The US-Israel relationship is, indeed, a special relationship. The US defends Israel in international fora, provides it with $4 billion annually in military aid, and comes to its assistance in innumerable ways time and time again.The relationship, however, is not a one-way street as it may have been in the past. Israel provides the US with a steady, reliable strategic asset and partner in a key but volatile part of the world, supplying it with invaluable intelligence and security cooperation that is important for America’s national security.
Still, Israel is the junior partner in the relationship. What that means is that the senior partner, every once in a while, will come in and try to tell the junior partner what to do. Though this may seem, as Struck said, an affront to the country’s sovereignty, it really isn’t. Israel is a free and independent country and can decide, if it wants, to ignore that advice.
Yet it should do so knowing that a decision to ignore the advice may have consequences. Israel might decide that the consequences are worth the price, or it might decide that what it gains by the policies it wants to pursue is not worth what it might lose in terms of its relationship with the US if it follows those policies.
We’ve been down this road before, most recently in the early months of President Barack Obama’s presidency in 2009, when he pushed Netanyahu hard on the settlement issue. Obama’s “tough love” policy at the time was animated by the assumption – long popular among some Israeli pundits and opposition leaders – that the Israeli public would never tolerate a confrontation with a US president, and if it came to that, the public would rally around the US president, rather than their prime minister, so as not to risk the vital US-Israel relationship.
But reality proved different. Confrontation with Obama over the settlement issue – and later over Iran – did not weaken, but rather strengthened, Netanyahu’s public support.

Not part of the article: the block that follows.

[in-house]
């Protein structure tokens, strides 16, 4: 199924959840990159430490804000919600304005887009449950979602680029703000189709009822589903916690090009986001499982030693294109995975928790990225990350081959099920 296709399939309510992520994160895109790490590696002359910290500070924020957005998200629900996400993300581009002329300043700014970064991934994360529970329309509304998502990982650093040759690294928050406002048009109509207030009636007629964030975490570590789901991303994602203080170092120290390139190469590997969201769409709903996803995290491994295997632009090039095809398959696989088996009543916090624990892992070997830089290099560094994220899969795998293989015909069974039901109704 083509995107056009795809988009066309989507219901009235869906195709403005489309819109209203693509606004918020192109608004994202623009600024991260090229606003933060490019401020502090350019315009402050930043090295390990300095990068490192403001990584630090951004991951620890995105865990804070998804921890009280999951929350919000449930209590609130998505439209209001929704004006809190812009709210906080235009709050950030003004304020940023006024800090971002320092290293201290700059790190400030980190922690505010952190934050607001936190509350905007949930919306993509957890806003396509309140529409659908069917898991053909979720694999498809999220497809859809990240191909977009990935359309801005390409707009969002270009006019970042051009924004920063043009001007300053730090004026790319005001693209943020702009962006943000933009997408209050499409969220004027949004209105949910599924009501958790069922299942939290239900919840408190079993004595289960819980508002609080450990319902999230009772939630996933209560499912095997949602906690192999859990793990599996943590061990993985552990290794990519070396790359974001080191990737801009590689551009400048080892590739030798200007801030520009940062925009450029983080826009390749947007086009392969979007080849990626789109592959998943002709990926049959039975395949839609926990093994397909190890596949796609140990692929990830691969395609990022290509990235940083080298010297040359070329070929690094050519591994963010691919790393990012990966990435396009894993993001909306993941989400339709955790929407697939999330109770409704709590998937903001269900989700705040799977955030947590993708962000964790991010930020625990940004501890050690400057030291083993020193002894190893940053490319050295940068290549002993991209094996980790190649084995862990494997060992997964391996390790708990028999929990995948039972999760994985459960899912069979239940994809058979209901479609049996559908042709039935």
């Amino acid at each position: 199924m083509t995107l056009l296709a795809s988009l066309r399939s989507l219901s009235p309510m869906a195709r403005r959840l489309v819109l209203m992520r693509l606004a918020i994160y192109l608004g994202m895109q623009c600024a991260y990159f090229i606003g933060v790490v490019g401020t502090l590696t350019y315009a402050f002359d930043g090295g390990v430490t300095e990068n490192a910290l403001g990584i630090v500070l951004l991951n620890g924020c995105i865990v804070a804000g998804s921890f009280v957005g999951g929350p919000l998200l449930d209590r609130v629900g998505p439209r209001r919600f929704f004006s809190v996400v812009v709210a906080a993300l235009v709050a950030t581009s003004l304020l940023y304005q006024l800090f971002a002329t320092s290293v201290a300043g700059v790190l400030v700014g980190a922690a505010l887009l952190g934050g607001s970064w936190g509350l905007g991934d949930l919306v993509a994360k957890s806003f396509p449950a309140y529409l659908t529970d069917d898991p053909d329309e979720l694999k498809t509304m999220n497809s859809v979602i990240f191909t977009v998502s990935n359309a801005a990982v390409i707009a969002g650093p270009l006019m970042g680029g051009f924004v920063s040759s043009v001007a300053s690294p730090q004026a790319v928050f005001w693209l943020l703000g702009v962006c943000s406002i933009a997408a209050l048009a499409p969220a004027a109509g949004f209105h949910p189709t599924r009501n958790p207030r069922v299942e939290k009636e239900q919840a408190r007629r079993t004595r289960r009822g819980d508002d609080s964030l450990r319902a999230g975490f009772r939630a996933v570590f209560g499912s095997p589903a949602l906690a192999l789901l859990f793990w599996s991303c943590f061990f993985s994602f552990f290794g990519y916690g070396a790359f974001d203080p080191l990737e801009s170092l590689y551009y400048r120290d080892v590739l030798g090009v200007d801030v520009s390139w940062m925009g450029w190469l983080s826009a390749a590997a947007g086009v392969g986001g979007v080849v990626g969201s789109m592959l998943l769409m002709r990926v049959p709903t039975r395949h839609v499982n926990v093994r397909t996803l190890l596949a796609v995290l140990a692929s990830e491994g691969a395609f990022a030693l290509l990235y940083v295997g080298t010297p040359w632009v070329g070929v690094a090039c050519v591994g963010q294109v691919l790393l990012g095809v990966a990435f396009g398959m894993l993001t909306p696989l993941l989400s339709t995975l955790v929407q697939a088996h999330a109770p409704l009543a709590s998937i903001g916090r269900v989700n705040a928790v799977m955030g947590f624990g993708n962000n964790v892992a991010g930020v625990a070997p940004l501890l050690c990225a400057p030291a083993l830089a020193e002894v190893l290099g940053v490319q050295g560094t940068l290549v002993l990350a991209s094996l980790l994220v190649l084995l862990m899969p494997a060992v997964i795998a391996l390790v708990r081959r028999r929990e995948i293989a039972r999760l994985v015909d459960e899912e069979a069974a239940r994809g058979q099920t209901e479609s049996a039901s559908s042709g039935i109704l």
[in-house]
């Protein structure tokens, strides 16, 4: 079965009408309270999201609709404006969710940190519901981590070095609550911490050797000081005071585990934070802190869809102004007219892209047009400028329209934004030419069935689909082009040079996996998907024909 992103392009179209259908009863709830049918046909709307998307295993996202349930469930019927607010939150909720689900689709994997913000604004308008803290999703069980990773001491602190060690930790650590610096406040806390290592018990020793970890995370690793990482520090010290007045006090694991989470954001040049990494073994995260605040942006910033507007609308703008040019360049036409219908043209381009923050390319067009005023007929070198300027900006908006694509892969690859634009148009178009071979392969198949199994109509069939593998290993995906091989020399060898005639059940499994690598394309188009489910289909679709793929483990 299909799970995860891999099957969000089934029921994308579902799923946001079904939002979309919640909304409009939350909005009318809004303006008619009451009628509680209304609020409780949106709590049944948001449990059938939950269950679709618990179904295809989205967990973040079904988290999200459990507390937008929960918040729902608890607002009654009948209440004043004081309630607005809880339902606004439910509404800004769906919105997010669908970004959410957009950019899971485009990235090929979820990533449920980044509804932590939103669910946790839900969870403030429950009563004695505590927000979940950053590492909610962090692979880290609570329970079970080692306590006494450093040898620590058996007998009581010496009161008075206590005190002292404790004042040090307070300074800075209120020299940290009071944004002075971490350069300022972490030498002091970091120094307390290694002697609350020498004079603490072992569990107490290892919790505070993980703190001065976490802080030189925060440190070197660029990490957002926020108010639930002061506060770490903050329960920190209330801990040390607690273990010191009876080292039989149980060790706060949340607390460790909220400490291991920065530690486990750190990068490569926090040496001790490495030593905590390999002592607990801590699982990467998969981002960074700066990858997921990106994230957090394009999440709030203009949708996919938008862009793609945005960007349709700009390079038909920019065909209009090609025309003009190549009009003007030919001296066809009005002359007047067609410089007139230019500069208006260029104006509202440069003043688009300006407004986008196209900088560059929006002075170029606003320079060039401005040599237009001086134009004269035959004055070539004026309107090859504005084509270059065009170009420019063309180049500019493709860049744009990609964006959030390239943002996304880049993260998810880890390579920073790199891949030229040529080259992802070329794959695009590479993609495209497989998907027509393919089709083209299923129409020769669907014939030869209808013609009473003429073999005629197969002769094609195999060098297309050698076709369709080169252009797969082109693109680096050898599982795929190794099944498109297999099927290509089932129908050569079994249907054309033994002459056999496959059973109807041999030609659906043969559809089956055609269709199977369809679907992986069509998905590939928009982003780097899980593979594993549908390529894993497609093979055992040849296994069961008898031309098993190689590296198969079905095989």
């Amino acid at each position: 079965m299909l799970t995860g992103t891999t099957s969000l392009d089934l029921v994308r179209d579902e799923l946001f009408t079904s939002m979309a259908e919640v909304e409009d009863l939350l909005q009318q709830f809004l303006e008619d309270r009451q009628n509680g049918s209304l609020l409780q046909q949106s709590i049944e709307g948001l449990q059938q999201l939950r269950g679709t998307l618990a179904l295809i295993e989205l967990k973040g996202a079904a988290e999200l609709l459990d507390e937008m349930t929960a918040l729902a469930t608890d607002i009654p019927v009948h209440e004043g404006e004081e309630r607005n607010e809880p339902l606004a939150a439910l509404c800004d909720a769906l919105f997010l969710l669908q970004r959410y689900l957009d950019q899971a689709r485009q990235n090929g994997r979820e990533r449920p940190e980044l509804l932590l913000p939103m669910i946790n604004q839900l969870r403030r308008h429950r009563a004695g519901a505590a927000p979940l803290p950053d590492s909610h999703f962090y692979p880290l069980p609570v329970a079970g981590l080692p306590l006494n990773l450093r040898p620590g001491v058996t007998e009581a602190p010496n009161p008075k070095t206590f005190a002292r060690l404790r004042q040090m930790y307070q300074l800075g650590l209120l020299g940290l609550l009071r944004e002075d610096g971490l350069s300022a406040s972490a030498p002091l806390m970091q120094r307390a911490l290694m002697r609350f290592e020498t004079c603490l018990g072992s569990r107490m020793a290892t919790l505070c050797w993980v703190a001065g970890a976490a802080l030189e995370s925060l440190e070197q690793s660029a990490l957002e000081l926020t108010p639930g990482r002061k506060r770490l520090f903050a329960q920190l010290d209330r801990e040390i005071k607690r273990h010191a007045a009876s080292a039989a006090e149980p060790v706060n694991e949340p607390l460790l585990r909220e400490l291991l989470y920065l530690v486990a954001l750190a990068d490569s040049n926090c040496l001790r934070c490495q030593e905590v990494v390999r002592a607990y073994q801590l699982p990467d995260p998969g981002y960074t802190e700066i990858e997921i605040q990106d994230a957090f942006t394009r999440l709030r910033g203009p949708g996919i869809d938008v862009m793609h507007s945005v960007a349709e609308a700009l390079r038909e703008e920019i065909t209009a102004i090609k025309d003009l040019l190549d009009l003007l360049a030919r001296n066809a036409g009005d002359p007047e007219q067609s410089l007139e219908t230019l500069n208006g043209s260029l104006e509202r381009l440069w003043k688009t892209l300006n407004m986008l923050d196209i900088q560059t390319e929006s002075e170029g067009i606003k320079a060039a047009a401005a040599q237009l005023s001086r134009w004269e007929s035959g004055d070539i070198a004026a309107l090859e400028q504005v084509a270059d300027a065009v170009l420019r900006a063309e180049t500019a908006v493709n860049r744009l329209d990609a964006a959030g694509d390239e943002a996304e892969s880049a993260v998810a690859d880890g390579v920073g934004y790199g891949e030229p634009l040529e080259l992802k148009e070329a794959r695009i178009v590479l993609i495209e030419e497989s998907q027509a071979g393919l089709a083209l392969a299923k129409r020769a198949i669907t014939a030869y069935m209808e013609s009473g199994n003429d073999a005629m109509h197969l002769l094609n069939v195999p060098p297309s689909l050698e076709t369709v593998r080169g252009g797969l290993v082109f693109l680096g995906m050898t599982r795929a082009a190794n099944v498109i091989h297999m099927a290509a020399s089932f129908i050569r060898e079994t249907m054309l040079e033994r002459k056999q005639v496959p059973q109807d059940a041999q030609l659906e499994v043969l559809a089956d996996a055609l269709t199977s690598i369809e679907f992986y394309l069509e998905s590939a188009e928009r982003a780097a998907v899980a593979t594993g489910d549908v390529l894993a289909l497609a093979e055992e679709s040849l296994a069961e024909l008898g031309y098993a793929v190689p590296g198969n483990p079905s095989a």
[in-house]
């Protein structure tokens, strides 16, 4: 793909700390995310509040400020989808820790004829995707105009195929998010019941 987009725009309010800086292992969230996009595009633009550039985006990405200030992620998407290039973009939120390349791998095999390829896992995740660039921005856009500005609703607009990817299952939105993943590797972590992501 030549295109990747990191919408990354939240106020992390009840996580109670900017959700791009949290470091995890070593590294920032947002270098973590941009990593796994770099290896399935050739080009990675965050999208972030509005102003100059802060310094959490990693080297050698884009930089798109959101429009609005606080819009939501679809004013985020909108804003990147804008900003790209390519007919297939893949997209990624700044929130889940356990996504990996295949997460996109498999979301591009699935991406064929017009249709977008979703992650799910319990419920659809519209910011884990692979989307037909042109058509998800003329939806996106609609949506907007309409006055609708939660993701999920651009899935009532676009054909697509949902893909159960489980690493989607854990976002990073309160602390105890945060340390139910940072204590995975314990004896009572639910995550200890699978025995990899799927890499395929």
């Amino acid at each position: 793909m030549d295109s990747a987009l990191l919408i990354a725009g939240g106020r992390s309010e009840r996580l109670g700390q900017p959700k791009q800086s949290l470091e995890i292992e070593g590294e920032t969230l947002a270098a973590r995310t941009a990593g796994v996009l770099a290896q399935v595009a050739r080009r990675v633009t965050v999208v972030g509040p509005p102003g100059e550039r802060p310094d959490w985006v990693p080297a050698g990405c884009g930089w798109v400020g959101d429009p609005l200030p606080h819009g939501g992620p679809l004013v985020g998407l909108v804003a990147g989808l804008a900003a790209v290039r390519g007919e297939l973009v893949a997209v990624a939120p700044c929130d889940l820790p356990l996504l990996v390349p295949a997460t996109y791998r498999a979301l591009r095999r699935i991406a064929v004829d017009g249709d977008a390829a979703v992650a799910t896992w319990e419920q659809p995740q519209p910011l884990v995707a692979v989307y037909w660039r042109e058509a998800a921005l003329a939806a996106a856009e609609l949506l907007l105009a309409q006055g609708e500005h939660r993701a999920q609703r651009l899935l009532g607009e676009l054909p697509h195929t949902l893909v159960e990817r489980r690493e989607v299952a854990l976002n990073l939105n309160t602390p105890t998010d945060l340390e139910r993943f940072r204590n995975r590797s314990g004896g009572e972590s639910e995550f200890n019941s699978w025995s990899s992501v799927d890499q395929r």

Blinken could be making a similar assumption: that if the public is forced to choose between judicial reform or the current closeness of the relations with the US, it will choose the latter. That, obviously, is what he heard from the civil society representatives hand-picked by the embassy for him to meet on Tuesday.

That assumption may be correct. But, then again, it might be mistaken, and presenting the issue in an either/or formula – either good relations with the US or the government’s judicial reform plan – may push people back onto their hind legs saying, as Struck did, that it is pure gall for the Americans to come in and try to dictate Israel’s internal policies. Even people opposed to the judicial reform may resent the US trying to twist Israel’s arm on the matter.
The funny thing is that nothing Blinken said publicly could lead anyone to believe that he was trying to twist any arms or that this was the message he carried. Nevertheless, Shai tweeted that Israel will “lose America” if it goes through with this reform.
Shai’s tweet left the impression that the primary purpose of Blinken’s two-day visit here was to lecture Netanyahu on democracy. Even though the issue certainly came up in Blinken’s meetings with his Israeli counterparts, judging by his public comments, it was by no means the main issue. Not even close.
In a 20-minute summary press conference Blinken held on Tuesday evening before leaving, he devoted all of two minutes to the issue  – and all of that only because it was prompted by questions from journalists. The rest of the press conference was devoted to how to tamp down the current violence, America’s continued belief in a two-state solution, how to expand regional cooperation, Washington’s opposition to unilateral moves, Ukraine, Iran and the burgeoning Iranian-Russian alliance.
To take the judicial reform issue and hold it up as the centerpiece of the Blinken visit is to confuse one’s own political agenda with that of the secretary of state.